Tinder continues to surprise Wall Street with the pace at which it adds new paying members.
Strong performance from the swipe-based dating app helped parent company Match Group Inc. MTCH, +1.22% post better-than-expected second-quarter results on Tuesday. Match recorded earnings per share of 45 cents on revenue of $421 million for the June quarter, up from 17 cents and $309.6 million in the year-earlier period. Analysts had been expecting 32 cents in EPS and $413.2 million in revenue.
Match shares were up 8% in after-hours trading.
Tinder added 299,000 paying subscribers during the quarter, coming in ahead of analyst estimates as well as the company’s own projections. Match had forecast 200,000 to 250,000 following its prior earnings report, while a collection of analyst estimates surveyed by MarketWatch were at the upper end of that range.
“Retention and conversion were a bit stronger than we thought they would be,” Chief Executive Mandy Ginsberg told MarketWatch. She said the company also made some “under-the-hood optimizations” to things like its artificial-intelligence recommendations, which helped improve the user experience.
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Going forward, Match is looking for ways to improve the value proposition of Tinder Gold, a paid tier, so that more users pay for the service and end up finding it valuable. One new initiative is Picks, a Tinder Gold feature that provides a daily assortment of four to 10 potential suitors that an algorithm deems to be highly relevant to a given user. It’s currently being tested in a handful of markets since its July launch.
“We think more people will opt into Gold as a result of having more valuable features,” Ginsberg said, though she noted that it was still too early to gauge the results of Picks.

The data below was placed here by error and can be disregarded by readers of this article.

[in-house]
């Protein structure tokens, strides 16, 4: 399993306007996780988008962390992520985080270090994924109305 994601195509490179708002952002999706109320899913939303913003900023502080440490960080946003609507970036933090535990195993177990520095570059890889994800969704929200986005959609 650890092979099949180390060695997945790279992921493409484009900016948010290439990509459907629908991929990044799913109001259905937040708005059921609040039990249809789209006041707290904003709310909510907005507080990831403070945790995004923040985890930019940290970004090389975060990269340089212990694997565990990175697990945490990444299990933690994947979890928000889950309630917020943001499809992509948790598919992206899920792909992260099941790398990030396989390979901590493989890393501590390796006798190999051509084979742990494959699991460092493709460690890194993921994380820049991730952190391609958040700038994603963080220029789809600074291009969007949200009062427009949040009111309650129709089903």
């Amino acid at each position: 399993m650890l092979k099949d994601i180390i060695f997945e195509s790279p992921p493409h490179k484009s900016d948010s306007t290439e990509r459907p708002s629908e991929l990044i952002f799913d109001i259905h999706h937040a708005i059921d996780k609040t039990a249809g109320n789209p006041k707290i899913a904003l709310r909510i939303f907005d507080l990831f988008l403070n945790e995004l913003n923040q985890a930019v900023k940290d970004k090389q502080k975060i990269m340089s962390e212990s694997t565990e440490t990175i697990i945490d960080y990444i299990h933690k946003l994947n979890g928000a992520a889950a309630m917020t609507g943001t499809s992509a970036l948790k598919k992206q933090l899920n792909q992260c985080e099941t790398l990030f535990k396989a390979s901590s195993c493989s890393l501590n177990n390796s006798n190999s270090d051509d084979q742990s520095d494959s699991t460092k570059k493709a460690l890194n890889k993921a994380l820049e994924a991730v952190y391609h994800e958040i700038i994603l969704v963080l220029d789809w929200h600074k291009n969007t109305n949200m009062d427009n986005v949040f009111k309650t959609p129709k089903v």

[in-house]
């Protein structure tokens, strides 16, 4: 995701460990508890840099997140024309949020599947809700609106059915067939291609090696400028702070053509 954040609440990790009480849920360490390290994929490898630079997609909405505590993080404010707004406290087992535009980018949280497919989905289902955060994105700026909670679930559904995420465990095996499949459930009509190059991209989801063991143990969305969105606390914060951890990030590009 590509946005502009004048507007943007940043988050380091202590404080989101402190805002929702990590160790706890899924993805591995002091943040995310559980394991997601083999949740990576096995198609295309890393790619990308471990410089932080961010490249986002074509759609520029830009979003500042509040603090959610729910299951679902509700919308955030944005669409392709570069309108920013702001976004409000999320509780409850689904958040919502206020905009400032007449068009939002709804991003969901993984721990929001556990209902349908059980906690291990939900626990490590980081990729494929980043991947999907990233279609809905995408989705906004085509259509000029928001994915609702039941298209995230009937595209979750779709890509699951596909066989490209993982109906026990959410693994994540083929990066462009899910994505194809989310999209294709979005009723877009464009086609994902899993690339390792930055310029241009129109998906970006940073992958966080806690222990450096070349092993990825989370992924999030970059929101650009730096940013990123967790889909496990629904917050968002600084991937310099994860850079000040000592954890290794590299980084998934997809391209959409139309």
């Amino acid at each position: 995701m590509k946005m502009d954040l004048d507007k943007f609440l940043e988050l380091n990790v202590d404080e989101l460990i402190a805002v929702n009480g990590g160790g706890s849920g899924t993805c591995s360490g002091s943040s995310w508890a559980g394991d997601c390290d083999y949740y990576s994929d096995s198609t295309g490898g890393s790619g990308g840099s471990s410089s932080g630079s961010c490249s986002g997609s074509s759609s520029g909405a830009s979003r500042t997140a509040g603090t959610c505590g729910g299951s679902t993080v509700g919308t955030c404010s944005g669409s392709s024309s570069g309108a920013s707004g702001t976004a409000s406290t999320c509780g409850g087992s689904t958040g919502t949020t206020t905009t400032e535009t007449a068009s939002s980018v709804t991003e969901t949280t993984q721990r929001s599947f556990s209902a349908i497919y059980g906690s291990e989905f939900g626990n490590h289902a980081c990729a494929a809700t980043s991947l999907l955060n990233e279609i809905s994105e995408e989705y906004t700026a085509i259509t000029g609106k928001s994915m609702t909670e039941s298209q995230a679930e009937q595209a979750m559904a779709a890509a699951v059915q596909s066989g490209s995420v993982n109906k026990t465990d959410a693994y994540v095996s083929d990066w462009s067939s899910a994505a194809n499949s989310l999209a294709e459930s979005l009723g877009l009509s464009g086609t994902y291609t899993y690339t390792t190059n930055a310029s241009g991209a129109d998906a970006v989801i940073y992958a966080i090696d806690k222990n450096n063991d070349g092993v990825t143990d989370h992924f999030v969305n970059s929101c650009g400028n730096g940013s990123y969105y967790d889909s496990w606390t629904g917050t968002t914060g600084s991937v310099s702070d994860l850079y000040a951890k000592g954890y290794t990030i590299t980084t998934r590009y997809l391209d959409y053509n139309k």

Other Tinder efforts include Places, another test feature that lets people see others who have frequented their favorite spots. The company intends to “roll it out carefully because there are huge considerations when it comes to privacy,” according to Ginsberg.
She said that Match properties weren’t affected by post-Cambridge Analytica changes taken by Facebook Inc. FB, -1.01% which hurt mobile game companies Zynga Inc. ZNGA, -0.25% and Activision Blizzard Inc. ATVI, -0.48%
Tinder soon plans to launch Tinder U, a college-focused product aimed at making sure the next generation of daters uses Tinder’s product. College-aged users will be able to choose only to see matches from their universities and other nearby schools, and Tinder will advertise the service on dozens of campuses.
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Ginsberg said that the product isn’t in reaction to campus backlash to Tinder and that the goal of Tinder U is to make sure the service “stays relevant for that young audience,” as 4 million to 5 million U.S. students enter college every year.
So far, there aren’t any college-only features launching as part of Tinder U, but the company is exploring ways of integrating things that are relevant for college students but not the general public.
As for its other dating properties, Match intends to be patient with Hinge, a more relationship-focused product that the company recently took at 51% stake in. Hinge is popular in New York and is catching on in other cities, Ginsberg said. Hinge had been growing quickly with few marketing efforts prior to Match’s involvement, she said, and Match is currently more interested in growing the user base than heavily monetizing the service.
See also: Is Match Group’s latest acquisition a response to the Facebook dating threat?
“We want to have a fast-growing, healthy dynamic and give people a great free product,” she said. “Then we’ll see what features people are willing to pay for.”
The company raised its full-year revenue outlook to $1.68 billion to $1.72 billion, from a previous range of $1.6 billion to $1.7 billion.
Match shares are up 106% over the past 12 months, while the S&P 500 index SPX, +0.28% has gained 15%.